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Supreme Court’s decision has disability advocates cheering

On behalf of Jeffrey Rabin of Jeffrey A. Rabin & Associates, Ltd. posted in SSD on Thursday, July 5, 2012.

When the Supreme Court ruled on the Affordable Care Act last week, there was a lot at stake for a lot of people. Of course, opinions were often divided by politics, but certain groups likely benefitted from the ruling, and those who depend on disability benefits fall into that category.

In a 5-4 ruling last week, the court decided that the Affordable Care Act, or most of it, is constitutional, meaning that changes will be implemented between now and 2014. Some of those changes will affect those with disabilities.

For one thing, insurance companies will not be able to deny coverage or charge higher rates to those with pre-existing conditions. That includes people with disabilities. Health insurance plans will also be required to cover “essential benefits,” which includes behavioral health treatment, mental illness services and rehabilitation services.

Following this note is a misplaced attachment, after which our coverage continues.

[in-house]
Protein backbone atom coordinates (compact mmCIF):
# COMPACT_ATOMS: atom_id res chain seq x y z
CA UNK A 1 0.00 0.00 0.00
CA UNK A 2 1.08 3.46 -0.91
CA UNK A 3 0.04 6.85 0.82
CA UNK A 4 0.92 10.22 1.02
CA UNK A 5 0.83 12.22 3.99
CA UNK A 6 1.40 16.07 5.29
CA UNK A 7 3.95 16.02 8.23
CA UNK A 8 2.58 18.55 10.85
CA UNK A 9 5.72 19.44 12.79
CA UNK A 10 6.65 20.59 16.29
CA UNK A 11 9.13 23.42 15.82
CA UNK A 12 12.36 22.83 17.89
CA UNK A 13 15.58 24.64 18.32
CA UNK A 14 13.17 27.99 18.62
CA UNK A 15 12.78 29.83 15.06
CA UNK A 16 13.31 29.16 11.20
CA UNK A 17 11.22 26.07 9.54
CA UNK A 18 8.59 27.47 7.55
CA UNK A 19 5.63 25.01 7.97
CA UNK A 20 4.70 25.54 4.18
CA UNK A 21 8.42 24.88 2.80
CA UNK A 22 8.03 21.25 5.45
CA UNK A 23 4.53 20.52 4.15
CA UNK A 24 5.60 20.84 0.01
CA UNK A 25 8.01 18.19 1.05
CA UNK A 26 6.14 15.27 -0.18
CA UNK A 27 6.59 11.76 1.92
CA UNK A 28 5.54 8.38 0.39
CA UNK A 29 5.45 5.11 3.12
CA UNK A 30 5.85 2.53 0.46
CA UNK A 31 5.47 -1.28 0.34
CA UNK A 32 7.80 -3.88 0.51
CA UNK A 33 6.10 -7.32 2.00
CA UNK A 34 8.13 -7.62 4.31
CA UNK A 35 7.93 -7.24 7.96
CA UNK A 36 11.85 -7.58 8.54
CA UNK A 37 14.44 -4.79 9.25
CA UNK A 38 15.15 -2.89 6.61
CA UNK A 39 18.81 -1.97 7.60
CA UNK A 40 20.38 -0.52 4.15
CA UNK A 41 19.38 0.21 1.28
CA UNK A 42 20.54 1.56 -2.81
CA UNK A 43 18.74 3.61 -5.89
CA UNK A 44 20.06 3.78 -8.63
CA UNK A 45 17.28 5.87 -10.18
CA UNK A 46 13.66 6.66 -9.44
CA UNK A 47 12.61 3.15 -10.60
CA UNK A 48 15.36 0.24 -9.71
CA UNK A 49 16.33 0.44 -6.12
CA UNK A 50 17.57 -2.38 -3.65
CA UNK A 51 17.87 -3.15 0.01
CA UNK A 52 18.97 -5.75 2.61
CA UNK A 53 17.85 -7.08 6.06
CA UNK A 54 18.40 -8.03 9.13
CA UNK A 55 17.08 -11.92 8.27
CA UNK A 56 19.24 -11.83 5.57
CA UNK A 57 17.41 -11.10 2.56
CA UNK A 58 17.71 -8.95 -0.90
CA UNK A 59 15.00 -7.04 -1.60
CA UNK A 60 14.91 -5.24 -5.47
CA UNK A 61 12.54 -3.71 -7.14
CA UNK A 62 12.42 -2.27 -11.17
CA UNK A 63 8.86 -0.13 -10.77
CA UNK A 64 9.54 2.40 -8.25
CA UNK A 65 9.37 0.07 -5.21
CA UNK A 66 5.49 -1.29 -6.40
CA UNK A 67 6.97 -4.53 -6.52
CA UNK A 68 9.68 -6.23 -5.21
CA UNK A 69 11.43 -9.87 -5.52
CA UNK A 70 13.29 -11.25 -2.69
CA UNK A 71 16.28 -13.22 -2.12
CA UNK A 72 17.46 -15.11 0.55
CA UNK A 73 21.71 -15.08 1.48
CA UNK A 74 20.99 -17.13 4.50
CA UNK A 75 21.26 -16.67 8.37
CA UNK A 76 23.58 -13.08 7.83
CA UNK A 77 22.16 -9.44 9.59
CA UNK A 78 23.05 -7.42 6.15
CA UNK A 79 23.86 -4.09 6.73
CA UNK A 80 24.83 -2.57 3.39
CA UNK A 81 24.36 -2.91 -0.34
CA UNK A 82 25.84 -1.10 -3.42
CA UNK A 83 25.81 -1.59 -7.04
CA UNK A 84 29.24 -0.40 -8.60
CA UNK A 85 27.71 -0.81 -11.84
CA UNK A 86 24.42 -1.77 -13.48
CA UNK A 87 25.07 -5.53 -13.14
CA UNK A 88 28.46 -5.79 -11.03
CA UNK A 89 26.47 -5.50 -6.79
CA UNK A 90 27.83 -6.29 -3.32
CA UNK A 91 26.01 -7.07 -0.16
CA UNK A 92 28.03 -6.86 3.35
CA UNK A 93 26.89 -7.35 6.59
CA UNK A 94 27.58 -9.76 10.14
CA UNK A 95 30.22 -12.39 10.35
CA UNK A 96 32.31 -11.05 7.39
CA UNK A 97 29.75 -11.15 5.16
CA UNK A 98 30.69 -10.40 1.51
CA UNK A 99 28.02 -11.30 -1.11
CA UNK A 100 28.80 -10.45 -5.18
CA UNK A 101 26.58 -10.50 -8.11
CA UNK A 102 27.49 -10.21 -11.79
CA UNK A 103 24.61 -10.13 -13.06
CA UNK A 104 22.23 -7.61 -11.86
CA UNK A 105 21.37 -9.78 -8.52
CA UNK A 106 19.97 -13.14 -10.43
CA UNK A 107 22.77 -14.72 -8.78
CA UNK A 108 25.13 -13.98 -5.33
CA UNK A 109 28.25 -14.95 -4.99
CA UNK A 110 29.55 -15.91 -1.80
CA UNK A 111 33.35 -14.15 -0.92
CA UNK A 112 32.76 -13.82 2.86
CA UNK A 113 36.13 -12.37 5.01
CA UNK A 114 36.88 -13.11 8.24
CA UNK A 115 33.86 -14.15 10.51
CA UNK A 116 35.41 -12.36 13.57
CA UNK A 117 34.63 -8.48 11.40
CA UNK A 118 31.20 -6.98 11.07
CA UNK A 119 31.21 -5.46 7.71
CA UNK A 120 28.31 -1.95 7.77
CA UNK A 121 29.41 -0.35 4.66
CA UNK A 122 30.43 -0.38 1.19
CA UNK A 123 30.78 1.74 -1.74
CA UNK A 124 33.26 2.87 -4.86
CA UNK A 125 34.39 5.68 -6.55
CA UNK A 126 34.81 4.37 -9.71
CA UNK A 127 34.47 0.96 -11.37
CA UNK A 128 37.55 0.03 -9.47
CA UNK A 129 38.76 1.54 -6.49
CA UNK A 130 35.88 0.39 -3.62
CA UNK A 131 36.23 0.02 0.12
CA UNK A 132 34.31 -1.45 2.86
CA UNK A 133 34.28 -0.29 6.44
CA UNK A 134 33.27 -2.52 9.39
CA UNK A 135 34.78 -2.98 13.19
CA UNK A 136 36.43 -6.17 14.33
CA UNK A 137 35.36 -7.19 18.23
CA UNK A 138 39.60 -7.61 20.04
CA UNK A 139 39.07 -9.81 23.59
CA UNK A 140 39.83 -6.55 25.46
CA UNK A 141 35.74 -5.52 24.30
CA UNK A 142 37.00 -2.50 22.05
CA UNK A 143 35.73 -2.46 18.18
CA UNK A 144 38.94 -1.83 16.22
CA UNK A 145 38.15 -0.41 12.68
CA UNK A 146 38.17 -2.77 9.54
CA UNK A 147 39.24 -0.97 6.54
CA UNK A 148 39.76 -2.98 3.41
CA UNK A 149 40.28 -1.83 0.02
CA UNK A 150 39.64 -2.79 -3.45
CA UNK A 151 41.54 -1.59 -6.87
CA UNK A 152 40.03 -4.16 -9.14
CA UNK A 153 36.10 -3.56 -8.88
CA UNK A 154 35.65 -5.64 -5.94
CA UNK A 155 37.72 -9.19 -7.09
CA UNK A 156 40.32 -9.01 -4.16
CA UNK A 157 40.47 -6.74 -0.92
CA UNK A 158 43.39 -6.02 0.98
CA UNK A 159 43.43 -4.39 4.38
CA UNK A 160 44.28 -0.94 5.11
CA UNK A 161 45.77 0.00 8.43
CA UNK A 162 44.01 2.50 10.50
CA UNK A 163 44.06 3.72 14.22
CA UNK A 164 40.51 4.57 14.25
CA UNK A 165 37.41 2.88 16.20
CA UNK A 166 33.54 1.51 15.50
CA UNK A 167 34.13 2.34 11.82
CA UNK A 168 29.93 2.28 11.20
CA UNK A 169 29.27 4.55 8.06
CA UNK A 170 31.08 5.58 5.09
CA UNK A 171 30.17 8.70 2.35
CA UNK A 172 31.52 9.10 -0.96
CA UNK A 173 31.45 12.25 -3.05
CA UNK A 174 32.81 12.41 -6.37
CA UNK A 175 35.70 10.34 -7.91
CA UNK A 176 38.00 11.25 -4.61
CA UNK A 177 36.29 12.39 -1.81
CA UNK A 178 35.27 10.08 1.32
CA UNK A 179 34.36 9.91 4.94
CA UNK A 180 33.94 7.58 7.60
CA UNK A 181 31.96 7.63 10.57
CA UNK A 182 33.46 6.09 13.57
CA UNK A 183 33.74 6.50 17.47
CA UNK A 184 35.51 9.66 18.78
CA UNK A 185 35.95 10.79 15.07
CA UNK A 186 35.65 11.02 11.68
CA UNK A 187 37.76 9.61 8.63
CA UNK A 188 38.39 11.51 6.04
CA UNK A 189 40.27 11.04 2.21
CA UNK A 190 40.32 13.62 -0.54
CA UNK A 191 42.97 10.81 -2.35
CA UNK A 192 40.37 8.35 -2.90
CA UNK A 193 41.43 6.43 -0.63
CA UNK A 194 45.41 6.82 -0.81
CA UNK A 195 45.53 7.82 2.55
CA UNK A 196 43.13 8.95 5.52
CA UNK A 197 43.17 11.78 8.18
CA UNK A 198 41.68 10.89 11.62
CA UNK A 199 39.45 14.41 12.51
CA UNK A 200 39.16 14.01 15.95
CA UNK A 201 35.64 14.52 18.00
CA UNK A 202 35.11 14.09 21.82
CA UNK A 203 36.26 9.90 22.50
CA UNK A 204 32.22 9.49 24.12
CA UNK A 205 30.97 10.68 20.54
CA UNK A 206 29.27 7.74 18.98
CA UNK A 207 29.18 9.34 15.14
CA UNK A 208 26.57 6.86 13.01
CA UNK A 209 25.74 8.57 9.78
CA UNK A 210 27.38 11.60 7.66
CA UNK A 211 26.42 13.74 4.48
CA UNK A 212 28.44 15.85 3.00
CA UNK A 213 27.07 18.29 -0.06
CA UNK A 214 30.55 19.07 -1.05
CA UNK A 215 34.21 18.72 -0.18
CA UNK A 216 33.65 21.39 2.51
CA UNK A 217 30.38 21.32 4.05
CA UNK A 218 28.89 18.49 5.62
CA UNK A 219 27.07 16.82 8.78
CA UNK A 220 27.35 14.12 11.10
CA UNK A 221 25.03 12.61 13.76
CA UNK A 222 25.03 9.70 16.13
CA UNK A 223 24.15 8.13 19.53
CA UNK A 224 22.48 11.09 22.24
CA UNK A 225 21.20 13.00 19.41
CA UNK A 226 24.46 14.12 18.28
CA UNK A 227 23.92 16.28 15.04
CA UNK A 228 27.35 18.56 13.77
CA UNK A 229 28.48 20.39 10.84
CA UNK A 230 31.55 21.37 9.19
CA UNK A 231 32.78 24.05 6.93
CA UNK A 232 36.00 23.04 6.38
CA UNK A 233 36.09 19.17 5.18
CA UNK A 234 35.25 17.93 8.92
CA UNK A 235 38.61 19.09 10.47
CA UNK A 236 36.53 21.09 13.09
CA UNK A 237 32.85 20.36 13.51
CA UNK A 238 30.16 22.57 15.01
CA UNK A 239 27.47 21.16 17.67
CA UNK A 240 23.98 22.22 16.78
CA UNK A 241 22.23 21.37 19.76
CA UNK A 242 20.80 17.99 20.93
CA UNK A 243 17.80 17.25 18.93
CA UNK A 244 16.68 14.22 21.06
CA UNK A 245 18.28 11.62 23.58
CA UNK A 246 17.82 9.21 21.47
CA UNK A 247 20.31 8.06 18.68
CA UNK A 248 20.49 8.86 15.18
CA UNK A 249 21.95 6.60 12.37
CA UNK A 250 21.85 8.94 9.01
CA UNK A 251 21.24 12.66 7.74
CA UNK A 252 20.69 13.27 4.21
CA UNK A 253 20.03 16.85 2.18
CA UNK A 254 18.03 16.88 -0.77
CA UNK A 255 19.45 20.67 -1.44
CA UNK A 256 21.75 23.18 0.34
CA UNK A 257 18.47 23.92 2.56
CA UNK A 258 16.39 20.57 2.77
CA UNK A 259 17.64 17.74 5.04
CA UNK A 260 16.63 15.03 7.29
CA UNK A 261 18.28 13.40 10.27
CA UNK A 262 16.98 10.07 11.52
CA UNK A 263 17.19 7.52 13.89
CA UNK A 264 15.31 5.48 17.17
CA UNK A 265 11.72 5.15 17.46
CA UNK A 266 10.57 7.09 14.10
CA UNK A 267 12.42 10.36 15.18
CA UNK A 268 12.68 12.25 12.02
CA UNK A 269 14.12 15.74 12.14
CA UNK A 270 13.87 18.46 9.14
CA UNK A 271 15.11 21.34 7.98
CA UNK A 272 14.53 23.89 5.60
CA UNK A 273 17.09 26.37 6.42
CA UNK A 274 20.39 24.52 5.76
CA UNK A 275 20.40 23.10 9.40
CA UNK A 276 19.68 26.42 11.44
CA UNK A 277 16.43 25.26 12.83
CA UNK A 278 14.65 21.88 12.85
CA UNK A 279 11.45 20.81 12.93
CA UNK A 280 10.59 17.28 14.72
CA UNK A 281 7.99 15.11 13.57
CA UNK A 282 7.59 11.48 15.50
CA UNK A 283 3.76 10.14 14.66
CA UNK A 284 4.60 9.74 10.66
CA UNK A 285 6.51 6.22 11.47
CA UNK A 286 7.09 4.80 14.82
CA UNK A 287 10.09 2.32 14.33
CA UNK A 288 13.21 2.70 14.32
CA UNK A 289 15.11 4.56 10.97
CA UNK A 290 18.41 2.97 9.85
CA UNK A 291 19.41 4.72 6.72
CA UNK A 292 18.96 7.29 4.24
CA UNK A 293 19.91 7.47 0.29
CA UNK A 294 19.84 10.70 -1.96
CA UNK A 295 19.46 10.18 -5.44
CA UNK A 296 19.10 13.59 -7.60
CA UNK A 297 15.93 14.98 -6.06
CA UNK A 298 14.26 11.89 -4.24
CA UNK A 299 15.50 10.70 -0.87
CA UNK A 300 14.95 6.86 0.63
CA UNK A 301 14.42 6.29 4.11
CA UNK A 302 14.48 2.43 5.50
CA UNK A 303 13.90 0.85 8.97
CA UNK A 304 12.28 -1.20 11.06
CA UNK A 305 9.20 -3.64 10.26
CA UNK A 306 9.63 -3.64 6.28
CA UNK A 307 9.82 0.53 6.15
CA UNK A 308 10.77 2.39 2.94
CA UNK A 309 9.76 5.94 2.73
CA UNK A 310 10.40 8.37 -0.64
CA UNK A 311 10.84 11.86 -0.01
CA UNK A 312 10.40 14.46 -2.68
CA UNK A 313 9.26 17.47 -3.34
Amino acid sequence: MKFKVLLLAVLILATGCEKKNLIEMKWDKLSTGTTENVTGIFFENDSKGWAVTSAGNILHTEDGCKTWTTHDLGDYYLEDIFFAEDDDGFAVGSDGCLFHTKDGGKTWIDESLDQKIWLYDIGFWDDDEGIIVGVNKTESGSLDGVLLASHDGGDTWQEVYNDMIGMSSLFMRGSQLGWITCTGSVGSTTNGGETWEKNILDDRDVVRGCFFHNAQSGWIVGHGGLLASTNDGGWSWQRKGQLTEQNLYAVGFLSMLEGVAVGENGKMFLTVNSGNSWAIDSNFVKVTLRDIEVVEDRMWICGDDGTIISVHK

Also, there would be no more lifetime coverage limits on health insurance plans, and there would be increased federal matching funds available to support community living.

One concern, however, is that if states decide against Medicaid expansion, many disabled people would get less money if they earn “too much” to qualify for certain benefits. The court has ruled that a Medicaid expansion could not be imposed, so some states may decide against it.

Still, according to the chair of the National Council on Disability, last week’s ruling may be the most significant for those with disabilities since the Americans with Disabilities Act was passed 22 years ago.

Source: Disability Scoop, “Health care ruling a win, disability advocates say,” Michelle Diament, June 29, 2012

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